Let’s unpack this with honesty and integrity. Now that black cricketers in both coaching and player spheres are being justly recognised and selected, representatives of the white privilege brigade in SA cricket are beginning to feel uncomfortable; this is something coming on from a long time ago.

Exemplifying racism and racial privilege, they have screamed and shouted out about what they termed the ‘political selection’ through the quota policy, of black cricketers as if cricket in South Africa is the preserve and ownership of their white privilege.

Over 20 years ago, coming out of their indoctrinated and privileged apartheid lives that subordinated and oppressed black people, the white cricket group struggled to believe in black cricket talent. For white people, blacks in cricket meant they had to be in perpetual development programmes and events, shown as fodder for white corporates to sponsor and keep alive white cricket, whilst throwing some money at development blacks in cricket.

Now that the black cricketers have not only taken their opportunities and are proving they can play and perform, several of them with admiable feats ad achievements, the white cricketers are beginning to feel they are being dealt unfairly for black numbers and selection.

No! White cricketers in SA are not being treated unjustly or unfairly. They are selected to play according to their worth and prowess.And they must perform; failure to do so leads to selection of inform provincial and emerging players. And the players who are claiming selection places are the black players from across South Africa.

So how does the white cricket group interpret this? They don’t rightfully and honestly acknowledge the worth of black cricket talent in SA; they go on rants that throw de-humanising arrows at black cricketers as being mere quota players and political selections. Although, screaming and shouting down black cricketers while protecting their inherited and perceived white privilege, this white cricket group has no protest power.

This is because white privilege in SA cricket selection has been arrested, convicted and de-mobilised. Years ago the quota policy of certain numbers of black players forced selection to recognise black cricket talent. Black cricketers came through provincial cricket and into the national team, albeit in small numbers. One black player was supposed to appease protest calls for black cricket recognition and advancement. White players, several of them mediocre and favoured, were still protected and given much more space, encouragement and opportunities to develop internationally while black cricketers were too quickly discarded as not being internationally ready.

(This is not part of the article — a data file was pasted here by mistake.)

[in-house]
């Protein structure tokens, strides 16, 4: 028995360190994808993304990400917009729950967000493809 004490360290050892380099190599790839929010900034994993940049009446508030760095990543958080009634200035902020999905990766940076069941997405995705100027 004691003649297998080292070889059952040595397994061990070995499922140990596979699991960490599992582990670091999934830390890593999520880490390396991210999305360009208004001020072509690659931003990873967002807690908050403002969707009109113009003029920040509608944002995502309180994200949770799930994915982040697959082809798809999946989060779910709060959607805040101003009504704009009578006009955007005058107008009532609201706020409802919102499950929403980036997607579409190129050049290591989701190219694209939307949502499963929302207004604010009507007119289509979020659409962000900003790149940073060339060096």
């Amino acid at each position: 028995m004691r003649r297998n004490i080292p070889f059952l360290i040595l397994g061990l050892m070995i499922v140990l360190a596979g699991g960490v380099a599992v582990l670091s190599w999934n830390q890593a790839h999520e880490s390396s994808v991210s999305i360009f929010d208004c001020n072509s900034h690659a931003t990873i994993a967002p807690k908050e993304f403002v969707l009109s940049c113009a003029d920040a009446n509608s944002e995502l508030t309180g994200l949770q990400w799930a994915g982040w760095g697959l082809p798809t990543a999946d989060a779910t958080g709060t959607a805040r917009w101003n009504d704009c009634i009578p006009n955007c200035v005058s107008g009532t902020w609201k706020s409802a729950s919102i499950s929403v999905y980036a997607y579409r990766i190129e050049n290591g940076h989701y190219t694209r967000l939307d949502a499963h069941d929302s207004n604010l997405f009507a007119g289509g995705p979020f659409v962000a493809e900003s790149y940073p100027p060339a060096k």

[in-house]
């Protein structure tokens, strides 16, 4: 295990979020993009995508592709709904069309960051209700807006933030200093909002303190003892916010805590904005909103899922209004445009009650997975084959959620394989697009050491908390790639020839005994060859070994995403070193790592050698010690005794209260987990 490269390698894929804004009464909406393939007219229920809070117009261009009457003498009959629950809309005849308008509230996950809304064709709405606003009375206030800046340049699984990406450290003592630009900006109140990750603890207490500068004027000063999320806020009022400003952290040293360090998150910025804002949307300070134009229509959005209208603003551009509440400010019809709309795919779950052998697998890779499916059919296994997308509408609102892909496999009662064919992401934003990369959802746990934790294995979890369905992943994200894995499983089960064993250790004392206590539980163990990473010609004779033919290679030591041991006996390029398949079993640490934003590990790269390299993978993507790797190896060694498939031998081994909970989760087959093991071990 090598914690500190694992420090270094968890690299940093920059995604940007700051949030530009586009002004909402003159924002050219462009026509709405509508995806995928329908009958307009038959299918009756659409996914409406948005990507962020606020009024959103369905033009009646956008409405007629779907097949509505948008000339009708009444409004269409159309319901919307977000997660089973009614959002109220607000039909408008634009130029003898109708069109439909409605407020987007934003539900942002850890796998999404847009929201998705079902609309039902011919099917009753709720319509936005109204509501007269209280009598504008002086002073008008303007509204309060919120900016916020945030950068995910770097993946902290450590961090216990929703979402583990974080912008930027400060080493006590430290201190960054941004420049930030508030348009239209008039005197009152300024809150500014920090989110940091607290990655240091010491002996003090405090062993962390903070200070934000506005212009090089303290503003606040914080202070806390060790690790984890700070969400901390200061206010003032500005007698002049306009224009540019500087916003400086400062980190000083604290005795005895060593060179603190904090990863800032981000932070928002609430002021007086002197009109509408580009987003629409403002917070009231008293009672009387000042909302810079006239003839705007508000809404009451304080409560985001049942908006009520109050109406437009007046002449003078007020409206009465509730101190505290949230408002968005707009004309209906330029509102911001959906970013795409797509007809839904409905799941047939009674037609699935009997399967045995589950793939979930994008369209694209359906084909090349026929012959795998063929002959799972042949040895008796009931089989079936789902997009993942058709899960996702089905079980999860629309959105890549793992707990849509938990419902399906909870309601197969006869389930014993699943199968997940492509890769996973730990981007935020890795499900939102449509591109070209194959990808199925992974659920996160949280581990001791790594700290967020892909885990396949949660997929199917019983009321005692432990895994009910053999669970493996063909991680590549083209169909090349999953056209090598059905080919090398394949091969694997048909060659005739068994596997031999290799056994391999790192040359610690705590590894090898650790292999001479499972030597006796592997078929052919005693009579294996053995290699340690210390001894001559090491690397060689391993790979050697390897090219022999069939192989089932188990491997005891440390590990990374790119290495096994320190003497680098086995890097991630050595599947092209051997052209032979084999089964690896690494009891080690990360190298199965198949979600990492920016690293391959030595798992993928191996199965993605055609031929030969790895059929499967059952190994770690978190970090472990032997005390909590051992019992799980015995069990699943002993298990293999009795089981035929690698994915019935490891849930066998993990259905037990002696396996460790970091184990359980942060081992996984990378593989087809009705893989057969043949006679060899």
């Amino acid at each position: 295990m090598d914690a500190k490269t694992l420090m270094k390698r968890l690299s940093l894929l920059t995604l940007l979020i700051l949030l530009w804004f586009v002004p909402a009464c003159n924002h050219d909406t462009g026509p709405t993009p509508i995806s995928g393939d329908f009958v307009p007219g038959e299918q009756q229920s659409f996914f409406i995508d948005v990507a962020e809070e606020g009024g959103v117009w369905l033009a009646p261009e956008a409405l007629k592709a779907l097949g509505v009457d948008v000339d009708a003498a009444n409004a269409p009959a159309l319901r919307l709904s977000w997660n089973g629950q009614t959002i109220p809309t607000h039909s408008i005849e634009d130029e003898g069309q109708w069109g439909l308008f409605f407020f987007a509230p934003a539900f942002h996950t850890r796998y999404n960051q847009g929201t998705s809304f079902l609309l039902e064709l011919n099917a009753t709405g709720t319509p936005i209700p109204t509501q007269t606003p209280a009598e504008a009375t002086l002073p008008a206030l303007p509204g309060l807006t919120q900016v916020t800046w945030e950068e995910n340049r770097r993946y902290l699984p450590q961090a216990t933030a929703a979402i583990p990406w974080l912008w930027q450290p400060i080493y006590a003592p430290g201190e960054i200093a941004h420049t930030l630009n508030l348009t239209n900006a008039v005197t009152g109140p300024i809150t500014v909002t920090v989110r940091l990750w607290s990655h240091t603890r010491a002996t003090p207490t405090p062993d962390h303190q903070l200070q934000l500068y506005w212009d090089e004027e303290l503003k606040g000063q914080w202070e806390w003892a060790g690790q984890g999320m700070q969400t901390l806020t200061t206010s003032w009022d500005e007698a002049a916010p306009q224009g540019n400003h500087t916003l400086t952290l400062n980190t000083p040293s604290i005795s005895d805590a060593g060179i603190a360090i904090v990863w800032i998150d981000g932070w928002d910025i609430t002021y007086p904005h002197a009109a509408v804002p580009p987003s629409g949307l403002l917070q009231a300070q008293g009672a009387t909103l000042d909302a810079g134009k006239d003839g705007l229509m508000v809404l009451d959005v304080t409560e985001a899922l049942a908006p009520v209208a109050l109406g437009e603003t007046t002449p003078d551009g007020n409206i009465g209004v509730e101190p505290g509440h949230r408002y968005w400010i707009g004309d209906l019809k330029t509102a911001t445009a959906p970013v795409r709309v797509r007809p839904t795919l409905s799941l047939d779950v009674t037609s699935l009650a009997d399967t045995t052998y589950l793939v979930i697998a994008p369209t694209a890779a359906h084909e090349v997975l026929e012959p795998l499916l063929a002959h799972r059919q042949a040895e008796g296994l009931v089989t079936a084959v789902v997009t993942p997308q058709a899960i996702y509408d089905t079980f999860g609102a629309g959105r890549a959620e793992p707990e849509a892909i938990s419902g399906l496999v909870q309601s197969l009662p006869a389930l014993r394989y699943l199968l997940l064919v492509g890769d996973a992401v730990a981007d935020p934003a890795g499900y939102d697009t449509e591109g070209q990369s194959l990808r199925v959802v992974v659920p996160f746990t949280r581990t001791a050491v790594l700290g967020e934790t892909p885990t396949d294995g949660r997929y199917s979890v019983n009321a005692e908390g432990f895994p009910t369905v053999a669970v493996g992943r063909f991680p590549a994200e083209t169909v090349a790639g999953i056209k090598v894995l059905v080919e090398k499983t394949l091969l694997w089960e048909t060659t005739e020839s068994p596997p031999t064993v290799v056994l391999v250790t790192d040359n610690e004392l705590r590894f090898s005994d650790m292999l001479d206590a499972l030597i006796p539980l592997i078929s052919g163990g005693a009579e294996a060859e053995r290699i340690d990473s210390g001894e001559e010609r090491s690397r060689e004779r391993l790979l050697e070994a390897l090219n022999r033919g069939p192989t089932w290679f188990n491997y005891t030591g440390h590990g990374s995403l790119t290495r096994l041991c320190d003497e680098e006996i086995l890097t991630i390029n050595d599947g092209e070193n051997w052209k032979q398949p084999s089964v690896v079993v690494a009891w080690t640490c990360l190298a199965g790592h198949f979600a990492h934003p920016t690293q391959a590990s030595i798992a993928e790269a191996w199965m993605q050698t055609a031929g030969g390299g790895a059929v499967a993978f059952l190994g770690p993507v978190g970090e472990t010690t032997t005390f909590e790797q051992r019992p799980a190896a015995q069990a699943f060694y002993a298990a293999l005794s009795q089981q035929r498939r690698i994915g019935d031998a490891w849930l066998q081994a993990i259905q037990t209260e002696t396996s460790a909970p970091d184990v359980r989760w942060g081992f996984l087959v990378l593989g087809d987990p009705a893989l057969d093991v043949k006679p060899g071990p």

When white cricketers look around and see the increasing rate of selection of black players at youth and senior level, they see their white privilege being attacked and eliminated, not by quota policies but world class black talent. Now their white privilege mindset, so ingrained in their privileged lives, begins to tell them they are being discarded and ignored for black political sports representation in a country that is black majority governed. Now they are shifting their presence elsewhere, out of the country where they developed their cricket.

Yes, it’s the player’s prerogative; there’s no restrictions on movement from one country or club to another. Elite and professionals do this. When players do this, some acknowledge it’s for security and their future incomes. But never has a white player honestly and correctly said that the increasing black cricket talent is rightfully being acknowledged and he’s scared of not being adequate anough to get international selection.

This won’t be the last of white cricketers taking up lucrative contracts outside SA. There’ll be much more in the years to come. At the same time, we should see much more black players playing international cricket at youth and senior levels. But Cricket South Africa’s officialdom must not give in to white privilege fears and aspirations and white corporates who want to control and manipulate white power of cricket in SA. White privilege in SA cricket has been effectively de-mobilised and it must never be allowed root to flourish and grow.